Mediterranean Beauty

“Mediterranean Beauty” was amongst the inane nicknames given to me by my family while I was growing up. It sounds like something you call a horse, not a child. It was meant to be complimentary and affectionate nonetheless. But I was never good at receiving compliments. So I let the words slide over my epidermis with the prickle of mockery, never allowing the praise to penetrate and plump my olive skin.

Family, strangers, acquaintances, and lovers alike continued to allude to my “Mediterranean”, and more specifically, “Italian” look as years passed. Maybe it was my long, glossy hair or big, dark eyes or my penchant for wearing scarves.

Or, maybe it was something less tangible, less easily defined. Like the green-hued reflection of my face in the window of the last train leaving the glitter and gold of Florence on a Saturday night, bound for the next-to-nameless towns of the Arno river valley – stations for which the train barely came to a full stop.

The world of tourism goes speeding by those forlorn little towns alongside the train tracks. But, I’ve stopped, stepping down as the doors opened, dragging my suitcase onto the concrete platform. I’ve learned to sleep in these towns as the trains echo and rattle the windows through the night. I imagine those tourist-sun-tanned-faces peering out the smudged windows of the train as it rolls by, catching sight of my life meters from the iron thoroughfare and considering that place, perhaps with a fleeting, undue pity.

A woman sat across the aisle from me. She opened a bag of cookies for her daughter, catching my gaze, she sweetly offered one to me. Even repeating the offer when I didn’t quite catch it the first time. I hadn’t expected her to be speaking to me. It was one of those oversized bags bought at a discount grocery store.

Her youngest daughter sat next to her, quietly concerned with something on the mobile telephone clutched in her tiny hands, fingers tipped with chipped orange polish. When I declined the cookie, the mother smiled and handed the bag to her youngest, allowing her free reign of her consumption. She dipped her tiny hand into the bag intermittently, in between her occasional glances up to her mother, with her big doe eyes behind tiny, pink child’s glasses. Her eyes pleading while she said nothing, just waving her hand in front of her face indicating the stifling conditions of the train car in the mid-August Tuscan heat. Her mother acknowledged her complaint with a single nod of her head, while she returned her attention back to the bag of cookies and phone screen.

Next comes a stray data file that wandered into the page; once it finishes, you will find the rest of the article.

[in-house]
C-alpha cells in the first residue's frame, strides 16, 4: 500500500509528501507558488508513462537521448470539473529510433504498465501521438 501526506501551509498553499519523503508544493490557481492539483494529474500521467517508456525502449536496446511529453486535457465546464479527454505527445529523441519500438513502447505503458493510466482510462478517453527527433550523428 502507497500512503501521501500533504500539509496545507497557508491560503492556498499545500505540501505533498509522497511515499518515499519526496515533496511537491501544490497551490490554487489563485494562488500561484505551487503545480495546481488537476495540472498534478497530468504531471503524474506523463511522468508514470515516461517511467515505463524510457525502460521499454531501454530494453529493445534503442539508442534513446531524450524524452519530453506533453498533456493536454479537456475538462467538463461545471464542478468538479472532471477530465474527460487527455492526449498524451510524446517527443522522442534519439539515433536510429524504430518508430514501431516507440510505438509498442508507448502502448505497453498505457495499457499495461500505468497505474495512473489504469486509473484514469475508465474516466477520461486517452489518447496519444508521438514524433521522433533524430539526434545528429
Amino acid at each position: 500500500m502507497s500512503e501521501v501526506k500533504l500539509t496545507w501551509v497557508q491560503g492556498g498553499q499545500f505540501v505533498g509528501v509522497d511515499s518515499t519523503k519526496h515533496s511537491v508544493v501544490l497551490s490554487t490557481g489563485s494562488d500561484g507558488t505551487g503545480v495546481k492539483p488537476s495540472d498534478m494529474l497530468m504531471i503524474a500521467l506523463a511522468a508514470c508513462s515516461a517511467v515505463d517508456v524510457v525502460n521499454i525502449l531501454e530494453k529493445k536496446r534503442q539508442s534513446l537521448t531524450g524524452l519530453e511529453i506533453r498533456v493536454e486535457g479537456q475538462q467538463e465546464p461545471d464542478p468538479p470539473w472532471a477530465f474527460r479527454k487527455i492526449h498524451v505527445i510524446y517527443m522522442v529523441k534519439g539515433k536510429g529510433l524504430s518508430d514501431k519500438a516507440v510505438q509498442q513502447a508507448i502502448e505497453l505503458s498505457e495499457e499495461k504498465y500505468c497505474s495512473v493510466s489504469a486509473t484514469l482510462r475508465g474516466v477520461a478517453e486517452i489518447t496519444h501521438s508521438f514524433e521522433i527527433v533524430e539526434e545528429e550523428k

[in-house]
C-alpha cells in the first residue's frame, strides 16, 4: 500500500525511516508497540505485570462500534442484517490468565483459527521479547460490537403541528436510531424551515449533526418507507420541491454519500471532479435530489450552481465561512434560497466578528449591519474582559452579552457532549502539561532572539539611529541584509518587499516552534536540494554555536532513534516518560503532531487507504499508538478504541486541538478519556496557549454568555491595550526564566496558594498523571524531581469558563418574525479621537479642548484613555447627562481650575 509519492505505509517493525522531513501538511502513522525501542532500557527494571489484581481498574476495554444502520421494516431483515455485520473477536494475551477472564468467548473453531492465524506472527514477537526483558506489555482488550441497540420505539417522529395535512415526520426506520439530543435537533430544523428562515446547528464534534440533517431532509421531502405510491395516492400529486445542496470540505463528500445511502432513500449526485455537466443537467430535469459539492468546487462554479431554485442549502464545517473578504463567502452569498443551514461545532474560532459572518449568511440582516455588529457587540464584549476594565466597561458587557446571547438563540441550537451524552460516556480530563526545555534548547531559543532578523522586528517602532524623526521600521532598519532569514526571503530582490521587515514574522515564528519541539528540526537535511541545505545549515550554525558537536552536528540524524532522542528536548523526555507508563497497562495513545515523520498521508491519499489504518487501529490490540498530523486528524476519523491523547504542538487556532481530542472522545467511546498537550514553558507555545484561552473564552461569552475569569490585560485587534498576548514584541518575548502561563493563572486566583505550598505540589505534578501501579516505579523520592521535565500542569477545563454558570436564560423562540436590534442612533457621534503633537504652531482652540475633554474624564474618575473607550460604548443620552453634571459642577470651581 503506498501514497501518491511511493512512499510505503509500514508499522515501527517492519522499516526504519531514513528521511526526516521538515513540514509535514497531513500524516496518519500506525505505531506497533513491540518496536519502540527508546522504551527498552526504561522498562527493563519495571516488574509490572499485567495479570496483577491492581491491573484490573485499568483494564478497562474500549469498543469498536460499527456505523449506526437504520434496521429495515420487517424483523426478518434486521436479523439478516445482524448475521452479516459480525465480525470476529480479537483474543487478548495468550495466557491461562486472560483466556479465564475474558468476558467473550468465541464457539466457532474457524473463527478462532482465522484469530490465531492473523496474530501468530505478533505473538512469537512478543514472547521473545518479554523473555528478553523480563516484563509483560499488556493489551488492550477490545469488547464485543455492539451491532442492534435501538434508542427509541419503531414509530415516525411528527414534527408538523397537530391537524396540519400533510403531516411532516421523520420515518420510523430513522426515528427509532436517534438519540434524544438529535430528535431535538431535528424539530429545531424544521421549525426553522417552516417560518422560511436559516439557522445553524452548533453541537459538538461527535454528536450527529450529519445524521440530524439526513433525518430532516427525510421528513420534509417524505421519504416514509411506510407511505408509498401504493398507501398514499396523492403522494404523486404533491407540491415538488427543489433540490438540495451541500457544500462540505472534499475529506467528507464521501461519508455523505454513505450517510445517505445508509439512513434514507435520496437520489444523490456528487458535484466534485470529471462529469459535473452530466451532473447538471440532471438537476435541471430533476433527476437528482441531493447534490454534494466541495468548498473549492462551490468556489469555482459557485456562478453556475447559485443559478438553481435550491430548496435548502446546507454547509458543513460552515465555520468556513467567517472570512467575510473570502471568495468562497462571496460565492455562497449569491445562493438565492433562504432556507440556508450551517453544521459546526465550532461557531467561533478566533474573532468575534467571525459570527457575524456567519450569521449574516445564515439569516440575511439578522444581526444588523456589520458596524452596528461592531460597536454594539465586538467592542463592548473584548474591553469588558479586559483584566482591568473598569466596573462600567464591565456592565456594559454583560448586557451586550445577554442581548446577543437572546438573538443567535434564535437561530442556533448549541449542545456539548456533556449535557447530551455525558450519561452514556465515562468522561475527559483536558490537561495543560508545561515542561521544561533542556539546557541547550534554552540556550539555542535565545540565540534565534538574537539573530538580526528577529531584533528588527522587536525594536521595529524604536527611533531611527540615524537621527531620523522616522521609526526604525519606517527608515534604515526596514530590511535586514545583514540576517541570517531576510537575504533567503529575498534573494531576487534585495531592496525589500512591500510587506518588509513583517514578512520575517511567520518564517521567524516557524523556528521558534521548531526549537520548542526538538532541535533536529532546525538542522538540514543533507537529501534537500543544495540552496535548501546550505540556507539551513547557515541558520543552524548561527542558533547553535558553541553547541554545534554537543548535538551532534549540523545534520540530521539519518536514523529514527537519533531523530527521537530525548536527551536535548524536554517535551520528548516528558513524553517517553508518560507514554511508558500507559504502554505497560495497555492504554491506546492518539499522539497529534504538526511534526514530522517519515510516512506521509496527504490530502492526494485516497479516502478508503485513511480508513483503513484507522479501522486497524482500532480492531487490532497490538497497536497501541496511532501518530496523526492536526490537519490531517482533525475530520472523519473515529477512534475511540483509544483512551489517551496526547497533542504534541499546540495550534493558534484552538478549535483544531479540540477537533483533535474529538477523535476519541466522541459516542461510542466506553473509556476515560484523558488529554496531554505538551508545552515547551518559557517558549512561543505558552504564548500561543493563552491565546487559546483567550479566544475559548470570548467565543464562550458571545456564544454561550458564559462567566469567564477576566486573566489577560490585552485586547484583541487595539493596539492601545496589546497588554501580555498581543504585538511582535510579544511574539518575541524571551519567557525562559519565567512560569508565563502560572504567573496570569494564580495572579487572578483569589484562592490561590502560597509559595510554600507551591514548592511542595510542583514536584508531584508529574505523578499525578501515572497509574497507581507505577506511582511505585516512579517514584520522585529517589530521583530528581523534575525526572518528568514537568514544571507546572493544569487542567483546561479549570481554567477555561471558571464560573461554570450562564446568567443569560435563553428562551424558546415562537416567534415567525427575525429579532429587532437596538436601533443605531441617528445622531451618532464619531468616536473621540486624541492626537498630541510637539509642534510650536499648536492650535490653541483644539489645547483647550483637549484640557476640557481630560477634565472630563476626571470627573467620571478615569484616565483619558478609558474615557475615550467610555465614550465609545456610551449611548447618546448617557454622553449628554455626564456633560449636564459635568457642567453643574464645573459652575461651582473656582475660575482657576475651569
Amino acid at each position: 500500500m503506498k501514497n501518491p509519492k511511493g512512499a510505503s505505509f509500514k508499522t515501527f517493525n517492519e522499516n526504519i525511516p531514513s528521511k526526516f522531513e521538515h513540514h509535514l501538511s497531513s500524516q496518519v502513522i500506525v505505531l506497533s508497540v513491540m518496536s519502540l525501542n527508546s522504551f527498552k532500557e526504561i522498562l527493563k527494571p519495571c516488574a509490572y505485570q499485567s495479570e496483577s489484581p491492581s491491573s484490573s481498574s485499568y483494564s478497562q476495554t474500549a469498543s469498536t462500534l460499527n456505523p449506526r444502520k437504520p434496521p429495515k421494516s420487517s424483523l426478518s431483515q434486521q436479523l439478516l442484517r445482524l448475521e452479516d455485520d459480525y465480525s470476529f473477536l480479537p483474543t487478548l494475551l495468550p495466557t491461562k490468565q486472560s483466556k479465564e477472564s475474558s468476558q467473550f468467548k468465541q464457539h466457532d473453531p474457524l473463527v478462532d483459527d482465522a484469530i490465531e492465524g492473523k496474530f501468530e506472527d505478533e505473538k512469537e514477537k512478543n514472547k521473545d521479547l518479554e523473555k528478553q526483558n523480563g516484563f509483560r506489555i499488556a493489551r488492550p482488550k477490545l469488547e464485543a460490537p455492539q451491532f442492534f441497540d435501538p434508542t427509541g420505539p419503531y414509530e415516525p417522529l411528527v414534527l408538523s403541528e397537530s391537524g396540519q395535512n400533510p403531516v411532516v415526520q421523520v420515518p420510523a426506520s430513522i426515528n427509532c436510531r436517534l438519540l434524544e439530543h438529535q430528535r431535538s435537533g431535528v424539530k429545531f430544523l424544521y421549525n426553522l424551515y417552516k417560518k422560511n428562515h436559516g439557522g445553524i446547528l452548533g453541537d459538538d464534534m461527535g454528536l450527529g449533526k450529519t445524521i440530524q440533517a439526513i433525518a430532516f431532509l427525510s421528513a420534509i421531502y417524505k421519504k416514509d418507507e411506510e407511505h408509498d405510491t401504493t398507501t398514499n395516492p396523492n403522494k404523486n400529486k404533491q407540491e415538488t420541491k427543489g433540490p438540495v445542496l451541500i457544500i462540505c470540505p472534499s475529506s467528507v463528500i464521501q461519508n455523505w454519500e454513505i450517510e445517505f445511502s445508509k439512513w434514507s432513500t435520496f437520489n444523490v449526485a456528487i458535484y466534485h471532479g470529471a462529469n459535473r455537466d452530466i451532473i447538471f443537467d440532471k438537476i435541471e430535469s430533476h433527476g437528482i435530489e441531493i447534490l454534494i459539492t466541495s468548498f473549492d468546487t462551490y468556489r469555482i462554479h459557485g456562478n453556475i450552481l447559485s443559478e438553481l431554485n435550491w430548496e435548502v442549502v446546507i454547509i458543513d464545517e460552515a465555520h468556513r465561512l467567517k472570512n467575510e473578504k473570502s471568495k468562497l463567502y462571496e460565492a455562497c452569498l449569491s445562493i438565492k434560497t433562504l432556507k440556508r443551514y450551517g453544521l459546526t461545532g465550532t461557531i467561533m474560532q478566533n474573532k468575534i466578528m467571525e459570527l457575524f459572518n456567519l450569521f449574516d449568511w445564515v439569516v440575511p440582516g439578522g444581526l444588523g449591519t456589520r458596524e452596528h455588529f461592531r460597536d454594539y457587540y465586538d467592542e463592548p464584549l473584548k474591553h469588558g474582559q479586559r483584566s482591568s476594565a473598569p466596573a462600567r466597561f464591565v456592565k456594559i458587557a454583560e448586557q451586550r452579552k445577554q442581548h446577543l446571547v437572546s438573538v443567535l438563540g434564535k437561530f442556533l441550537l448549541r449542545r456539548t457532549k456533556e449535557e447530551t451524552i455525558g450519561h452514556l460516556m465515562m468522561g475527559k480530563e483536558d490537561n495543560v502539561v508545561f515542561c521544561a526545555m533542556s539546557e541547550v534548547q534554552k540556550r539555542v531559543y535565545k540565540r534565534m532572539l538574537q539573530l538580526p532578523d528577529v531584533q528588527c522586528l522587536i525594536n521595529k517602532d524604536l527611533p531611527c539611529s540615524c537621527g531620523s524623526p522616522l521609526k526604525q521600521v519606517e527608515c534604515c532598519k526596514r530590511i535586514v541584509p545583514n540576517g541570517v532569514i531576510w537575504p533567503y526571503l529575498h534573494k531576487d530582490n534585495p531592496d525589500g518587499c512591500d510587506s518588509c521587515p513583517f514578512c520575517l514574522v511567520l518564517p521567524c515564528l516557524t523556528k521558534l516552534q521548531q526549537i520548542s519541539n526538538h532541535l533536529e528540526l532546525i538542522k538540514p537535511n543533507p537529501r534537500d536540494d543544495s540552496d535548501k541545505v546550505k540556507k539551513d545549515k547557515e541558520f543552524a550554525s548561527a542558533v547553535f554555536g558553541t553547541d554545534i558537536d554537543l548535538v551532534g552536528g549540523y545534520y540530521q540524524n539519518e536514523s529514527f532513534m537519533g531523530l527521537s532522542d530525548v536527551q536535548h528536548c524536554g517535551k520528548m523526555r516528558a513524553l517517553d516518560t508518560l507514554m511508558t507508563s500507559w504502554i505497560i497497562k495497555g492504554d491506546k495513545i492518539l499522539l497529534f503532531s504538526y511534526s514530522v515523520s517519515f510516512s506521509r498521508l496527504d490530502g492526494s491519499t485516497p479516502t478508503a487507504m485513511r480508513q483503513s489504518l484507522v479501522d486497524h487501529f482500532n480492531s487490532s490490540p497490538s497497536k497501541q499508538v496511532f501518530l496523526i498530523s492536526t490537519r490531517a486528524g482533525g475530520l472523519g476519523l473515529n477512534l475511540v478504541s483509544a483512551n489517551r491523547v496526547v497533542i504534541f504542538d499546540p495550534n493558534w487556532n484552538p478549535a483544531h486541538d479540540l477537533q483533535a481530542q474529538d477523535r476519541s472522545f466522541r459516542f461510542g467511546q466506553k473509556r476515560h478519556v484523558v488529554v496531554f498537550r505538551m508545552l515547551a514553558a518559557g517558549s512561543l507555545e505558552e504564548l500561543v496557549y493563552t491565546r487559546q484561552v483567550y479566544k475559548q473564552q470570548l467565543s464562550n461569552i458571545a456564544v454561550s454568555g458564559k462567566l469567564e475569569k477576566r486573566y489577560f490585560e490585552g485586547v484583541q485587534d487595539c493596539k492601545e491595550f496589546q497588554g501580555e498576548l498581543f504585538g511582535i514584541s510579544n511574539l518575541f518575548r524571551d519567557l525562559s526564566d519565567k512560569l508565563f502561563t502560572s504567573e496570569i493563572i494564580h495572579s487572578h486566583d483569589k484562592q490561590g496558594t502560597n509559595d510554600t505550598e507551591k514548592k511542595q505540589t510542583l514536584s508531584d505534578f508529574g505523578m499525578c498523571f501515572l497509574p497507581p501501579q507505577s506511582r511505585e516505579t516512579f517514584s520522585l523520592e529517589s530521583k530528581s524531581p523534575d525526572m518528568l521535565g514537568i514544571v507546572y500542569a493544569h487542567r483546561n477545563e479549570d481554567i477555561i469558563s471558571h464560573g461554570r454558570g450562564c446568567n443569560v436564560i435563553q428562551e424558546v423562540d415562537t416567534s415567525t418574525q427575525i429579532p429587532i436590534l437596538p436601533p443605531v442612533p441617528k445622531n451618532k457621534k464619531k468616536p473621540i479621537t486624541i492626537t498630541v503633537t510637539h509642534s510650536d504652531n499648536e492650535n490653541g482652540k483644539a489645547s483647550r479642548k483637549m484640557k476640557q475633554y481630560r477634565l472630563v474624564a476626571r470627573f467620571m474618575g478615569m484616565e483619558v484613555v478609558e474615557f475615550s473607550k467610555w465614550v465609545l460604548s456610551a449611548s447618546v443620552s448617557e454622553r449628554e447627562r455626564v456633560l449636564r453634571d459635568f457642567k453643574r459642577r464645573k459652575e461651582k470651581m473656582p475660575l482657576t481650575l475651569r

Her eyes were a brilliant green and her smooth skin was the color of espresso that you had accidentally poured too much milk into. The way you might prepare that first taste of the bitter beverage for someone that young, that innocent.

Her older sister sat across from her, maybe twice her age. She lived in that middle ground between the innocence of her sister and the too-soon decline of her still-young mother. Her hair pulled back tightly at the top of her head; her frizzy, bleached curls hung static from the elastic. She had that unintentional ombré to her locks as if her mother had let her bleach her hair for her 14th birthday, but hadn’t intended to pay for the upkeep of the look. Her eyes wore a weariness about them, as if she already knew the sadness that awaited her meager life. She sipped water from a plastic cup, filled from a bottle, as Italians are wont to do, and the corners of her mouth turned down even as she drank. She drank in life with a frown, bracing herself for the possibility of a life of boredom.

On the Saturday night last train from Florence, I watch a sagging pair of jeans and red sweatshirt twitch and jerk in the arrhythmic dance of teenage testosterone. Strutting in the aisle, he pulls his hood back to reveal his trendy, thick-rimmed glasses and puckered lips, which he swiftly lays on the upturned face of his seated female counterpart, opening his lips to enclose hers within his, showing her the rhythm he knows.

I watch his lips sliding over hers and bite into a juicy apple. Biting deep, I feel a seed from the core dislodge and tumble into my scarf, comforted by the fact that no one but me will find it.

In Italy where it seems everyone is on a honeymoon, I think about the relative discomfort of the thought of a physical being of another human body. How over breakfast, two sets of eyes can dart in all directions except for the direction that would catch the eyes of their partner, their union sealed by telling bands of gold. I think of the way I watched the hours of a train tick by as I observed a handsome, bespectacled, bearded young man fix the handle on his suitcase with superglue and resourcefulness. When he had finished, his grateful, lithe-legged, panty-hosed, pretty companion climbed into his lap like a cat, curling up to stay.

On the train from Monterosso to Santa Maria Ligure, a white haired Italian man sat across from what I assumed was his wife. Neither wore rings on the typical finger, but they interacted with marital familiarity. He lovingly reached over across the expanse between their opposite seats in order to touch her necklace and bracelets, examining each tassel and bead with delicate interest.

The station clocks were all 26 minutes behind. They were clocks with faces and hands, anthropomorphized objects from a time gone by. It didn’t surprise me that they remained. In a place of trains, whose golden era had long since passed. Where bright red poppies bloomed victoriously between iron tracks. In a village that continued to live in the glory days of the times when man was the measure of all things. No, it didn’t surprise me that they would continue to have clocks with faces and hands or that they were 26 minutes slow. They would have wound them back centuries if they could have.

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